"Our leading businesses are exporting more products and services out of this area and the timely connections direct out of the Moncton area is a significant contributor to local business growth among area businesses" says Robichaud.

Passenger traffic is influenced by consumer trends, but local businesses trying to get their service and products to their customers more quickly in an on demand marketplace for customer service is a significant growth potential for the Moncton airport, explains Robichaud.

The 2002 volume performance numbers for cargo and passenger numbers back up Robichaud's analysis. During the most recent year, 2002, the Moncton Airport's cargo statistics set a new record total of 24,490 metric tons, which represents a 23% increase over 2001 tonnage handled and is a 80% growth increase since the airport was transferred in 1997.

While passenger traffic volumes dipped from 2001 levels by only 5.6%, which in an industry experiencing a slower than expected recovery from international events and security issues that impacted global airline and airports alike, the minor falloff in total passenger traffic is considered positive achievement by airline industry observers.

"During the first five months of 2003 we are experiencing double digit growth of 21% with projections for the year indicating 18%" says Robichaud.

The location of the Greater Moncton International Airport plays a significant role in its potential to grow and develop more services for the business community. Currently the GMIA is approaching service to a half million travellers per year and is centrally located to offer air service to a total population of 1.25 million potential travellers in the central Maritimes.

" A feature of the GMIA location that continues to work well for us is the long standing reputation that the GMIA has as a best weather location for airline schedules, regardless of whether they are carrying cargo or passengers" adds Robichaud.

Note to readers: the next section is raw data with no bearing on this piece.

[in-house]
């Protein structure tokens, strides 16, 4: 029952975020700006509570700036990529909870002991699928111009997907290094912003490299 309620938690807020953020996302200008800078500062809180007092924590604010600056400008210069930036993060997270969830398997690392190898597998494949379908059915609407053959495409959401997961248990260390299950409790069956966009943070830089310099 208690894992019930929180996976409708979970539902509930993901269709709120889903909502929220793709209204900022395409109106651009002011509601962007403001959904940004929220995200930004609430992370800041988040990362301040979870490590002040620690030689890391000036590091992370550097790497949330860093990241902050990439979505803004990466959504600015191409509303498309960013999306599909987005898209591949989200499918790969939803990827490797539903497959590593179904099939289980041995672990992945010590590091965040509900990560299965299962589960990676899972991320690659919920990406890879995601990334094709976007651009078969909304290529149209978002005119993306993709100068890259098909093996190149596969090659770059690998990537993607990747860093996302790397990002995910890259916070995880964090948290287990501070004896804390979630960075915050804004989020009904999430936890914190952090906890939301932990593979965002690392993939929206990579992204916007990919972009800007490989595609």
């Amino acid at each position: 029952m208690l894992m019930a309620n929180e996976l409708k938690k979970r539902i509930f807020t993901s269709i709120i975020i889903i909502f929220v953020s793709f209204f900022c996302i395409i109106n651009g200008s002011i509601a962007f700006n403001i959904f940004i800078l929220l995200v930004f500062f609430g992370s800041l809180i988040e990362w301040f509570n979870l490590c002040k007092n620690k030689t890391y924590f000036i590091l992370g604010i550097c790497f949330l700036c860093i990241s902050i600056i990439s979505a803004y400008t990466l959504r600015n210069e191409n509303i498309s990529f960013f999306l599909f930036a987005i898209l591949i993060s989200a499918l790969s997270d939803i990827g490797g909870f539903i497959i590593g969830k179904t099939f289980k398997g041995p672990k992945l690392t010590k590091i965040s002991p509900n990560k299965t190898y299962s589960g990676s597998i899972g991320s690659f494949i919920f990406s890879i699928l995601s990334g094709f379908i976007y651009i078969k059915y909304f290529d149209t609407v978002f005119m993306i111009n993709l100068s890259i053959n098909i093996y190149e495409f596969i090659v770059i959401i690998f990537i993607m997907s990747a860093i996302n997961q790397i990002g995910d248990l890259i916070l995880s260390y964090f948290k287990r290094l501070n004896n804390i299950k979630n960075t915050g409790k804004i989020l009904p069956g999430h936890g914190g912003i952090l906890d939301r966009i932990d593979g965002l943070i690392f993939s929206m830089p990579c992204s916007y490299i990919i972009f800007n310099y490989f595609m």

While the nearby location of over a million potential passengers is driving the growth in passenger carriers serving the airport, it is the 2,000,000 square feet of logistics and warehouse service space spread among over two dozen companies in the immediate Greater Moncton region that also drives the freight cargo side of the business.

"The traditional transport hub reputation of Moncton also works for the air courier side. A good example of this is the presence of FedEx and Purolator couriers here with airside facilities that make GMIA their base in Atlantic Canada," says Robichaud.

The growing success and expansion of the Greater Moncton International airport as a key component of economic development in the region is not happening by accident, but by strategic design.

Local community leaders formed the Greater Moncton Airport Authority (GMAA) and on September 01, 1997, some sixty years after the small field first opened as a Federal government owned facility, transferred the airport to local control. This was the first privatized "national Airport System," airport in Atlantic Canada and operates as the region's only 24-hour service airport.

The GMAA Board of Directors contracted with Vancouver International Airport Services (YVRAS), a subsidiary of the Vancouver International Airport and internationally recognized as a leader in airport management, to manage the GMAA under a long term contract. The GMAA owns the airport and opened in the new and expanded airport terminal in October of 2002 in a ceremony presided over by the Queen of England, during a tour of Canada.

The original Moncton airport began operations in 1936-37 and continued as a Trans-Canada Airlines network service field, then managed by Transport Canada. An actual passenger terminal was established in 1953 and later expanded in 1976 and slowly evolved until the community took control of its operation in 1997.

Two years later in 1999, the airport's aircraft support facilities was expanded with a new one million square foot apron, added as part of the 1999 Sommet de la Francophonie, to which Moncton was host city.

The new passenger facility is a modern design facility and interior decorators took pains to add and use locally available forest products, wood artefacts and various stone and rock elements as well as color themes from the natural environment of southeastern New Brunswick.

A comprehensive profile of the airport facilities is contained on a review at this site location http://www.nbaerodef.ca/e/200/203e.htm and the link to the GMIA airport web site is available at www.gma.ca .

Contact Information Greater Moncton International Airport G1575 Champlain Street, Unit 12, Dieppe, NB, E1A 7P5 Contact: Rob Robichaud Title: GMIA. Authority President and CEO Tel: +1 506.856.5444 Fax: +1 506.856.5431 e-mail: rrobichaud@gma.ca www.gma.ca

July, 2003